• thoracic spine painthoracic spine pain Posts: 566
    edited 04/01/2014 - 12:06 AM
    I didn't mean to post this on this thread. It was part of another post.
  • My first post and I can already see I'm in the minority re the subject of regrets associated w surgery. I'm 51 years old, single mother to 11 yr old w autism, and we live on a small ( very small ) farm. In Feb of last year I had a two level lumbar laminectomy w instrumentation and a three level cervical diskectomy and fusion - at the same time. Before surgery I had pretty severe pain daily and work just did me in, but at least I COULD work! My functionality is terrible, pain increases w activity, I'm out of money, depressed, in pain all the time. I want my old life back.
  • Sometimes I question it as I still have pain and still take several Norco a day. Right now I have a bad cold and with every sneeze I feel like I am herniating. BUT.......I just went for a long weekend with a bunch of friends to New Orleans. Both days we walked a good part of the day. Once for 2 or 3 miles straight.

    I remember a vacation I took in August. When sightseeing I had to sit every block and standing in line was awful. I had to get up from the table 3 or 4 times at dinner.

    So, no I don't regret it. And I'm sure I'll continue to improve as it's only been 4 months.
    Artificial disc at L5S1 for 10 years. Had 3 Level lumbar fusion and Laminectomy on Sept 27, 2013. It was an OLIF (Oblique Lumbar Interbody Fusion) with cages, BMP, rods & screws. Norco, Plaquenil
  • im so glad i read all these positive posts. i was/am having a hard time today because im having a rehernation scare (hoping its not) and i really needed to see these posts.... it reminds me of how much pain i was in before surgery...altho im in alot of pain now,i did enjoy the past few weeks of feeling better ;)
  • Does anyone know what the treatment would be for me? Pain for two years. Neurosurgeon appointment on March 3. Nervous. My signature has the MRI results.
    L5-S1 Moderate Sized central disk herniation. Degenerative loss of disk space height.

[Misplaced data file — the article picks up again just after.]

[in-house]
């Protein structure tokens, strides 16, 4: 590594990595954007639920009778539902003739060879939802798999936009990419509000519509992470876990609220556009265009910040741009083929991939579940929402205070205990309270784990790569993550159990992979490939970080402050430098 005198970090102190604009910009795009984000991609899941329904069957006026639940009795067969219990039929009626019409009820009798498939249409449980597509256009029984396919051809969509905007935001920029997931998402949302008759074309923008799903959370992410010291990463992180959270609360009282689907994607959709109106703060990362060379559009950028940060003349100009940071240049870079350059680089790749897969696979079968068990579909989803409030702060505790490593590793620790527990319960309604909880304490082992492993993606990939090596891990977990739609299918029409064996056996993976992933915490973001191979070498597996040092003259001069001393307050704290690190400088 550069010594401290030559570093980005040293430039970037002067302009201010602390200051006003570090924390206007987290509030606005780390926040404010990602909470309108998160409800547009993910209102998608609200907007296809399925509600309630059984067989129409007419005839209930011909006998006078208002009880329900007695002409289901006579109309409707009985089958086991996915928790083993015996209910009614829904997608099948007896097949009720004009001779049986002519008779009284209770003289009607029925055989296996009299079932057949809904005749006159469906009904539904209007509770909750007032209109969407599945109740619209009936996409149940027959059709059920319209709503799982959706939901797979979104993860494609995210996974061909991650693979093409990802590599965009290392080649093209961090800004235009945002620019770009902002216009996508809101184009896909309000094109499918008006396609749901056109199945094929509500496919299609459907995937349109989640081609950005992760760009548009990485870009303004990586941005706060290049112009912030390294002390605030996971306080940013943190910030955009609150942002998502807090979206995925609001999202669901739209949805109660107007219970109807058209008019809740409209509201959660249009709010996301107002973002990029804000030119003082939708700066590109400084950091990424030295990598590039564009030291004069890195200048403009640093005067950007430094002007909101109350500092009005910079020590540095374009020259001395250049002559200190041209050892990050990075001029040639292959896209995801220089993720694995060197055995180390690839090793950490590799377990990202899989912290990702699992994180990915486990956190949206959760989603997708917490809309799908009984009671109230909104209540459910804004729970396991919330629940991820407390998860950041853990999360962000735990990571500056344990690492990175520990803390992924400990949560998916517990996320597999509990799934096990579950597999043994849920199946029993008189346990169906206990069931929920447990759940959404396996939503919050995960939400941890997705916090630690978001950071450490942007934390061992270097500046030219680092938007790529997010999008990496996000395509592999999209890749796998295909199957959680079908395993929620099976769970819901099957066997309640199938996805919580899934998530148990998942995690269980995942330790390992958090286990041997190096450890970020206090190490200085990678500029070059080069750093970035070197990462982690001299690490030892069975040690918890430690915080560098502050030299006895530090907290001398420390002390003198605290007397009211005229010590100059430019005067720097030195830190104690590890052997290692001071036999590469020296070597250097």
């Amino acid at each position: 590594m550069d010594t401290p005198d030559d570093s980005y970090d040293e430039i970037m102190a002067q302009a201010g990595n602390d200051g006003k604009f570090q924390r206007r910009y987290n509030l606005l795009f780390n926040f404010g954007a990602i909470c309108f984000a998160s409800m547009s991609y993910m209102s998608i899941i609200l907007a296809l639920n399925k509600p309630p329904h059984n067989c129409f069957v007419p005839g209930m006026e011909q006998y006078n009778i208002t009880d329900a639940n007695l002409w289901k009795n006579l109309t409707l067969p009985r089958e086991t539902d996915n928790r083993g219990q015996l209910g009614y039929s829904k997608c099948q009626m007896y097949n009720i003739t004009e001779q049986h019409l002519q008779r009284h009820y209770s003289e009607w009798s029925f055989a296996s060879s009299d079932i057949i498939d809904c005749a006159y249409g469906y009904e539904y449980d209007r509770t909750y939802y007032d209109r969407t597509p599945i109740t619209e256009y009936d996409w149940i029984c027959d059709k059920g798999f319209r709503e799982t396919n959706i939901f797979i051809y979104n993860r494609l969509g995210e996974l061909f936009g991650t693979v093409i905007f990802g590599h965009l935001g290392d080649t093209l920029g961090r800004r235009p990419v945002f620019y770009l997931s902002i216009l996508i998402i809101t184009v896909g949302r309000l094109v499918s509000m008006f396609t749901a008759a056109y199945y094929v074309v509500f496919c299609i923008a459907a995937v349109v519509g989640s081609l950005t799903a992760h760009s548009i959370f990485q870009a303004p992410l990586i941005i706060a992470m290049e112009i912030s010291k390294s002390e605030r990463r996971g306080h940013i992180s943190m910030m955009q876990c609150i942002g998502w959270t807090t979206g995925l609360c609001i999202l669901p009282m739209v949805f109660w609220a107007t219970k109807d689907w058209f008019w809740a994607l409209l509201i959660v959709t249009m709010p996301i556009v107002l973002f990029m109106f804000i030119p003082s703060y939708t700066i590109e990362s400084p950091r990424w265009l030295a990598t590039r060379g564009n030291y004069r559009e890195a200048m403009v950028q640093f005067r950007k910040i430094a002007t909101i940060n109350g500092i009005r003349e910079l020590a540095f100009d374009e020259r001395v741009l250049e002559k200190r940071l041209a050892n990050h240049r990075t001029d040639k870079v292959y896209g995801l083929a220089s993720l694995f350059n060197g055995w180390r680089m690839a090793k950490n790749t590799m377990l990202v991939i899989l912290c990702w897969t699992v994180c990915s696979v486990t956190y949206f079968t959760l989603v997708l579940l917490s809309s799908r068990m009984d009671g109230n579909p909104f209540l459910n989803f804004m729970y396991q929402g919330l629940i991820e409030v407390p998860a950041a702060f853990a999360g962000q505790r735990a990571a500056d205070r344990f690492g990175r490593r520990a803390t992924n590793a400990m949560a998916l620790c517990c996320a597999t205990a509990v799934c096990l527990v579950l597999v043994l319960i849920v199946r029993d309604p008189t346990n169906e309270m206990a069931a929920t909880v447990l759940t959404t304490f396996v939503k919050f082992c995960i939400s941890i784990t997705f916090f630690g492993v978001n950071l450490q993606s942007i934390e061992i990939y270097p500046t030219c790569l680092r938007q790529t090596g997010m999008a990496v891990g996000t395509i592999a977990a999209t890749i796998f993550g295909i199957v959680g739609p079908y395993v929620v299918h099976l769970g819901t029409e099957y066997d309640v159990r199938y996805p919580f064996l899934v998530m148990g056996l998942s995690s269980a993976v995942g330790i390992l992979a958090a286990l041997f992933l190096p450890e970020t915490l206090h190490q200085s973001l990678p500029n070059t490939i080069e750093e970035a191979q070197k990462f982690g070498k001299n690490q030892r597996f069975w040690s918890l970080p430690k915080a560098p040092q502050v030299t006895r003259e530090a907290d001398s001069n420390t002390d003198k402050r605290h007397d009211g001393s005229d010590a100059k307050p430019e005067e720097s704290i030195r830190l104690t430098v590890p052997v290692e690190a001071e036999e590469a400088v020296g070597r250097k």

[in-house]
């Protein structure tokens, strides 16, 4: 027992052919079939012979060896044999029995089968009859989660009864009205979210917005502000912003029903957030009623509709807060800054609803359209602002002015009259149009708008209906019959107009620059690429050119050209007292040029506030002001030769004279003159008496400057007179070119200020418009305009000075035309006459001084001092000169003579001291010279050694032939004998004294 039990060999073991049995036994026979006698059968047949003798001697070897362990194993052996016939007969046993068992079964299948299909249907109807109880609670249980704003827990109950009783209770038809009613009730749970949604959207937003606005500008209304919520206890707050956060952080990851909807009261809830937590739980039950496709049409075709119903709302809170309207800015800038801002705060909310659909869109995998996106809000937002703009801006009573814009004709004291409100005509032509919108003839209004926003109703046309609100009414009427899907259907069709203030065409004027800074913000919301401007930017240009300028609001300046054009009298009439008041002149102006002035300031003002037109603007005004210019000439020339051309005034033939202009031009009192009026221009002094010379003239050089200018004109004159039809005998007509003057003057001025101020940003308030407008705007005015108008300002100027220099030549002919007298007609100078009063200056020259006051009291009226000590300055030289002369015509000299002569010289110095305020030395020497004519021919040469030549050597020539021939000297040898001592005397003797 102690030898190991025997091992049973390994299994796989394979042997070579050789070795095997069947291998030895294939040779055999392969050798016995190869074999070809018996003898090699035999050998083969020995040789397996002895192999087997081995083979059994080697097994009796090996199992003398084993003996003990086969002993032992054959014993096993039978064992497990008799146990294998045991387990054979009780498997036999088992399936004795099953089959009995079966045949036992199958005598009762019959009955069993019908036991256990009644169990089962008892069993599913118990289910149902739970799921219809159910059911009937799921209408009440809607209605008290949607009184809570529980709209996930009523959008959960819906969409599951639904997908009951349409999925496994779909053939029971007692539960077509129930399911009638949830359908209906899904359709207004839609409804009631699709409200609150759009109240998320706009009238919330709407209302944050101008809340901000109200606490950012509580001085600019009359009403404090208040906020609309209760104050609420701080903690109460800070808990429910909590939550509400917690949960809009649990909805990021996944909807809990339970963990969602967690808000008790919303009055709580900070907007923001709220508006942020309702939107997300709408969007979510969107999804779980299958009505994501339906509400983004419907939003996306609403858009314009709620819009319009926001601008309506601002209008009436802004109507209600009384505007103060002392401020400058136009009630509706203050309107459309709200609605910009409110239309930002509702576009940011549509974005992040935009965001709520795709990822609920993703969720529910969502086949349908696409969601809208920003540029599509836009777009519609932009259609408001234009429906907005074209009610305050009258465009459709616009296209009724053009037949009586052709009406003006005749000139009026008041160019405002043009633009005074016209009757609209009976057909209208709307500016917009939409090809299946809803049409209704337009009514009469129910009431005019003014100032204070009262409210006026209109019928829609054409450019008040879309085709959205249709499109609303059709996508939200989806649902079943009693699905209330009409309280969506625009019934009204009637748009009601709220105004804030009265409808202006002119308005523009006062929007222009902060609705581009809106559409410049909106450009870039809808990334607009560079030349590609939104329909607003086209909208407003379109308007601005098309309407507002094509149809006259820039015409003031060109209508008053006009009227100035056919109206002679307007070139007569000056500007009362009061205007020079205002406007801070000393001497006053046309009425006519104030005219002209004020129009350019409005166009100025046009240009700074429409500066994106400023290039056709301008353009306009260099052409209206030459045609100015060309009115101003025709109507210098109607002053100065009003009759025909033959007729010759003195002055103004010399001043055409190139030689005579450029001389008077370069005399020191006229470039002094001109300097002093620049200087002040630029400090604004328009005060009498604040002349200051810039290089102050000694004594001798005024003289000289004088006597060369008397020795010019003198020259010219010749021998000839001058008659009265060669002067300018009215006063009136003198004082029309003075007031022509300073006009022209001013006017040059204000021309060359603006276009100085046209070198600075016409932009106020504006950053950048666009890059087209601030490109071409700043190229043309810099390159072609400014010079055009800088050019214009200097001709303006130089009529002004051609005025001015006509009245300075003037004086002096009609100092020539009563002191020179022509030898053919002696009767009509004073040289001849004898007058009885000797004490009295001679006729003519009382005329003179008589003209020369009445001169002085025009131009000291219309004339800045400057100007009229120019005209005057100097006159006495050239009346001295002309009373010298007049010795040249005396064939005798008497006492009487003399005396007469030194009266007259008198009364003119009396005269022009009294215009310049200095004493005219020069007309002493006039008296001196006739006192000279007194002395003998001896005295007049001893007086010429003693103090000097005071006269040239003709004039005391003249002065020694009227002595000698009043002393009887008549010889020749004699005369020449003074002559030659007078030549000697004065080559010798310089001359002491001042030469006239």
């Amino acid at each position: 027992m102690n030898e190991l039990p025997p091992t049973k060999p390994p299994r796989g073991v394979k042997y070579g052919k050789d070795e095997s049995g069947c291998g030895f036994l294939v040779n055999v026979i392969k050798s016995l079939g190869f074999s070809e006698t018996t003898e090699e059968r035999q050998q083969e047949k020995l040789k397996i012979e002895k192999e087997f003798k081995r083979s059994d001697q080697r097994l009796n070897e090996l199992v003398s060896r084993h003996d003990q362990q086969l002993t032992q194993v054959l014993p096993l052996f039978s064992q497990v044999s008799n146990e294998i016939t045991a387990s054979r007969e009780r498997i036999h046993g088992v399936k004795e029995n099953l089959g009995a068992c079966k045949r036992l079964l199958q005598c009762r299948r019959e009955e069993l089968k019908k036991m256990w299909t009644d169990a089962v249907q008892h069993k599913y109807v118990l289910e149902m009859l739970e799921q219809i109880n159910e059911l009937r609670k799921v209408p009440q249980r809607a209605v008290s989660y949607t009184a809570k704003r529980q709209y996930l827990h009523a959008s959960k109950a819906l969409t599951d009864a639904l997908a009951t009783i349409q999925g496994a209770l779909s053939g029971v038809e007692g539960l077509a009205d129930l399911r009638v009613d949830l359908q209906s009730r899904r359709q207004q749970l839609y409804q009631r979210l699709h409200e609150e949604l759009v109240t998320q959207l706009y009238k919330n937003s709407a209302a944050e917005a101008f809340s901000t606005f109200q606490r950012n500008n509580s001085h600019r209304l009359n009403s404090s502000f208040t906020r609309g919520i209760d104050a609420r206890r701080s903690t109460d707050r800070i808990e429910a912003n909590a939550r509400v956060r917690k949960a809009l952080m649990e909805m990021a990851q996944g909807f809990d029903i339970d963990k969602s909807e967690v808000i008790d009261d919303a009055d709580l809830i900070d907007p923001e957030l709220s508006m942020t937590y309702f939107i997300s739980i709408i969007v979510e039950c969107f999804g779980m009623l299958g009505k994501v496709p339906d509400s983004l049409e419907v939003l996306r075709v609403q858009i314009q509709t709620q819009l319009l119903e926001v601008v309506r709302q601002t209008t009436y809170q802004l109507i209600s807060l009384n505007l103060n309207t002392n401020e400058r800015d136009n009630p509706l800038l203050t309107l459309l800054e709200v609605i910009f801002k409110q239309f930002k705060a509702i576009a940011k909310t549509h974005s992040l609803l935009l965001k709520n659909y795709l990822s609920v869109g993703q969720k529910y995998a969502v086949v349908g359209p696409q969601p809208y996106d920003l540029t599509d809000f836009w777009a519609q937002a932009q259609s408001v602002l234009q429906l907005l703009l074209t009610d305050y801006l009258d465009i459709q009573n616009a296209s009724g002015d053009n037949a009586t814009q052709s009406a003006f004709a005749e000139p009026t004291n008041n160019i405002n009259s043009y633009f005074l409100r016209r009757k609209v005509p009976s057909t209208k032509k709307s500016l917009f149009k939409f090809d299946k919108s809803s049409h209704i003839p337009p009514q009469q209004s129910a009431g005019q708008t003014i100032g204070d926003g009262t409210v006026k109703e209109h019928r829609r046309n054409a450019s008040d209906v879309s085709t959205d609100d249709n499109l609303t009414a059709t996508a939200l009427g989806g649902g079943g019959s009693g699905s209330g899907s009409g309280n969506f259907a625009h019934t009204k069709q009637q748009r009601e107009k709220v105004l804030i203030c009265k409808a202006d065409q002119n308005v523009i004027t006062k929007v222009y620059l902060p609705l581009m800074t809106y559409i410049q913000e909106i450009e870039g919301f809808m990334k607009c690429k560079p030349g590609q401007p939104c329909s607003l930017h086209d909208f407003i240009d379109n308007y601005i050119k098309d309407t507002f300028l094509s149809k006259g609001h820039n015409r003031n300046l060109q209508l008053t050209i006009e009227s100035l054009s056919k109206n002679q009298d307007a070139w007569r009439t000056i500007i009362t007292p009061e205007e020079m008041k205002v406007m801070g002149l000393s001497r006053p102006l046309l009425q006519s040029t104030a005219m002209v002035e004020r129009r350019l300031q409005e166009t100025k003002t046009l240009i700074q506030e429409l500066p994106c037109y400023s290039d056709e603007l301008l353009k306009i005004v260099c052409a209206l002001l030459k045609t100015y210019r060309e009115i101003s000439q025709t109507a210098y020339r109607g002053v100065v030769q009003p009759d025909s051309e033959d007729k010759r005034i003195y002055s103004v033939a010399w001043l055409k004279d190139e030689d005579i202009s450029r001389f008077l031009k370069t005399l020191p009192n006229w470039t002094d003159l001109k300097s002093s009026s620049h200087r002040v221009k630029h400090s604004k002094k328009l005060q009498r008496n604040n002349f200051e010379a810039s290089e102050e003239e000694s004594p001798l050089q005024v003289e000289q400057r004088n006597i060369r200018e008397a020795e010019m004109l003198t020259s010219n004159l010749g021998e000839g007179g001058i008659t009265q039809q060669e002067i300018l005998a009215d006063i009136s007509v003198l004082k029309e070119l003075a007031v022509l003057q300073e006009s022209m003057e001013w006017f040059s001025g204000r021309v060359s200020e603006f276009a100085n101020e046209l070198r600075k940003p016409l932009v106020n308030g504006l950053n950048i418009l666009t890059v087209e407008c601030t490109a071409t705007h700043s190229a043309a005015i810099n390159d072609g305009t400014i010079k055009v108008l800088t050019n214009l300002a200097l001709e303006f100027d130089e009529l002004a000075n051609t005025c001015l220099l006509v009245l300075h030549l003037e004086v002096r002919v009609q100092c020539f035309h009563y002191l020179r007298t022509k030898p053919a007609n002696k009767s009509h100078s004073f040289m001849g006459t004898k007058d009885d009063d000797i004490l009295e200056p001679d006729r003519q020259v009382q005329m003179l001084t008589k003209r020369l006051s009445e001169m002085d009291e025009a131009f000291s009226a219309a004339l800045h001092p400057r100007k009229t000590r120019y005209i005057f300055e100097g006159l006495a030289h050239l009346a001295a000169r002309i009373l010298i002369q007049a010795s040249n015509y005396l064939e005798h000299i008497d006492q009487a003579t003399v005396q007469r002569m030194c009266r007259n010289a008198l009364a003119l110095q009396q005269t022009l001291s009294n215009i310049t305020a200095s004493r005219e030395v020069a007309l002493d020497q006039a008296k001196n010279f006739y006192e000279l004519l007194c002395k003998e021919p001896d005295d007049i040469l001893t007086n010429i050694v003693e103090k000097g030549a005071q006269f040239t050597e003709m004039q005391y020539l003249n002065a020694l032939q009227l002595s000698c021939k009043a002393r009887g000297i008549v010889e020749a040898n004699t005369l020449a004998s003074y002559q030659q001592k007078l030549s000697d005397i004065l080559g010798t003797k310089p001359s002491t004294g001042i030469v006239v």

L4-L5 Small central disk herniation
    L3-L4 mild diffuse disc bulge
  • dilaurodilauro ConnecticutPosts: 9,846
    edited 02/04/2014 - 4:53 PM
    My surgeries

    • - 4 Lumbar
      - 3 Cervical
      - 2 Complete Shoulder replacements with implants
      - 2 Complete Hip replacements with implants
      - 1 Cataract surgery due to numerous Steroid (ESI) injections
    I needed all of those surgeries. Each one of them corrected a serious problem I had. If I did not have those surgeries, I do not think I would have been physically here to respond to this thread.

    My only regret was that when I was young and foolish, I did not pay enough attention to the restrictions and limitations that the doctors told me about, I did not keep to a healthy diet so as to not add more stress to my spine, and in general I decided that I knew better. If I didnt do all those negative things, would I have had all those surgeries? That is such a difficult question and I doubt if I will ever know the truth.

    But if anything, I can warn others that ignoring what is being told to you to keep a healthy spine, PLEASE pay attention to what is being said.
    Ron DiLauro Spine-Health System Administrator
    I am not a medical professional. I comment on personal experiences
    You can email me at: rdilauro@veritashealth.com
  • dfhughes57ddfhughes57 Posts: 32
    edited 03/16/2014 - 6:59 AM
    I am about seven months post op from a L5-S1 fusion, at this point my pain is worse than prior to the surgery so if you ask me now my answer would be yes I do have regrets. But another 5 months at say 1 year post op I am hoping this will change to no regrets, and that is the problem with you question it depends where people are and at what point they are with their recovery. And remember everyone heals/recovers at a different rate some in 6 months others could take 2 years.
  • And don't want it, but I've read a lot of posts that say that surgery is not done to reduce pain, but to correct a "structural" issue for lack of a better word. I've also read a lot of people did not realize that going in. It seems strange that if you correct the structural issues that you shouldn't expect pain relief. I can't really think of any other surgery you would have where you can't expect pain relief
    We can't always control the cards we are dealt in life, but we can control how we play the hand
  • dfhughes57ddfhughes57 Posts: 32
    edited 03/16/2014 - 10:59 AM
    MSG said:
    And don't want it, but I've read a lot of posts that say that surgery is not done to reduce pain, but to correct a "structural" issue for lack of a better word. I've also read a lot of people did not realize that going in. It seems strange that if you correct the structural issues that you shouldn't expect pain relief. I can't really think of any other surgery you would have where you can't expect pain relief
    The residual is caused by the structural problem with the vertebrae, for example a disc pushing on the nerve, the damage caused by this could be permanent or for the lucky ones clear up after a couple of months to possibly years, but the structural problem had to be fixed before it caused even more damage.
  • MSG said:
    And don't want it, but I've read a lot of posts that say that surgery is not done to reduce pain, but to correct a "structural" issue for lack of a better word. I've also read a lot of people did not realize that going in. It seems strange that if you correct the structural issues that you shouldn't expect pain relief. I can't really think of any other surgery you would have where you can't expect pain relief